Resource subsidies are the input of energy, nutrients, and organisms that directly alter pools of resources within a recipient habitat. In contrast, process subsidies arise when the feeding or behaviors of a mobile organism affect process rates within the recipient habitat. Using salmon carcasses as a model resource subsidy and Asian carp as model process subsidy, two experiments were conducted to explore the complex direct and indirect pathways through which these subsidy classifications influence linkages between aquatic and terrestrial environments. Salmon carcasses increased resident trout production through multiple pathways including bottom-up (algae, insects), direct consumption, and reciprocal inputs of adult and larval carrion flies. These subsidized predators cropped benthic insect larvae, reducing their emergence as adults, and indirectly reduced riparian insectivores, indicating strong subsidy effects can spillover to other habitats, however responses are not always positive. Strong consumptive effects of bighead carp reduced filamentous algae and zooplankton within pelagic habitats. Consequently, egested materials shunted organic matter from pelagic to benthic habitats, where Chironimidae emergence increased, resulting in a greater flux of organic matter from aquatic to terrestrial habitats. In each study, the effects these mobile fishes reverberated through aquatic-terrestrial habitats, highlighting the importance fishes in linked ecosystems.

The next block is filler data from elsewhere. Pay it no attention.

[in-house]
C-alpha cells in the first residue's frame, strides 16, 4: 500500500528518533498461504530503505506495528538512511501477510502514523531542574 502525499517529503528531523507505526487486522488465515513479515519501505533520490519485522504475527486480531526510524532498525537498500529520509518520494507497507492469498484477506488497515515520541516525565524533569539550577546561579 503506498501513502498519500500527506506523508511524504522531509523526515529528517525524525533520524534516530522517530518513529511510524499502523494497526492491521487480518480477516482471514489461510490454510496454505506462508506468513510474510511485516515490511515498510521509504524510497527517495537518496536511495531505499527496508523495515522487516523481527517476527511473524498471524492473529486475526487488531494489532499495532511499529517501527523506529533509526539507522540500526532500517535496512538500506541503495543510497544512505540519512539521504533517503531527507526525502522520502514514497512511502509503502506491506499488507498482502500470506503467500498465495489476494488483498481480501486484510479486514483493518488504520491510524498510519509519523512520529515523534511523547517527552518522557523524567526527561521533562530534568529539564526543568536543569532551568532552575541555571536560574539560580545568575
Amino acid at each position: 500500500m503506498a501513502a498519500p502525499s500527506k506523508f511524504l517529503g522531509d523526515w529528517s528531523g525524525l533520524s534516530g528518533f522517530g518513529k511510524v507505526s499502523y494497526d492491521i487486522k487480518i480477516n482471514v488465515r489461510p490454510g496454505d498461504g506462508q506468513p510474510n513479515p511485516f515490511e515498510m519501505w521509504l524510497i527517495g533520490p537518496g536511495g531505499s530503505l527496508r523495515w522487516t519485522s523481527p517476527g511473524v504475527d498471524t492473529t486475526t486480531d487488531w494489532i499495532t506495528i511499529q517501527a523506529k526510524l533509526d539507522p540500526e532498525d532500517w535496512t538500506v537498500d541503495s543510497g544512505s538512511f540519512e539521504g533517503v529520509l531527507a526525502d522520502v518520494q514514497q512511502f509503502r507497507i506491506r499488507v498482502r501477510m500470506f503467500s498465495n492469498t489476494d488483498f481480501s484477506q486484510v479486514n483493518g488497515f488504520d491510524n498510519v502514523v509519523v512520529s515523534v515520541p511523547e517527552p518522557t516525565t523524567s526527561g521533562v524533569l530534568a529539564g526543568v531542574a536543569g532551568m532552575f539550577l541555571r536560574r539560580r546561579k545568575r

|Title of host publication
|AFS - 147th Annual Meeting of the American Fisheries Society, August 20-24, 2017, Tampa, Florida
|Published - 2017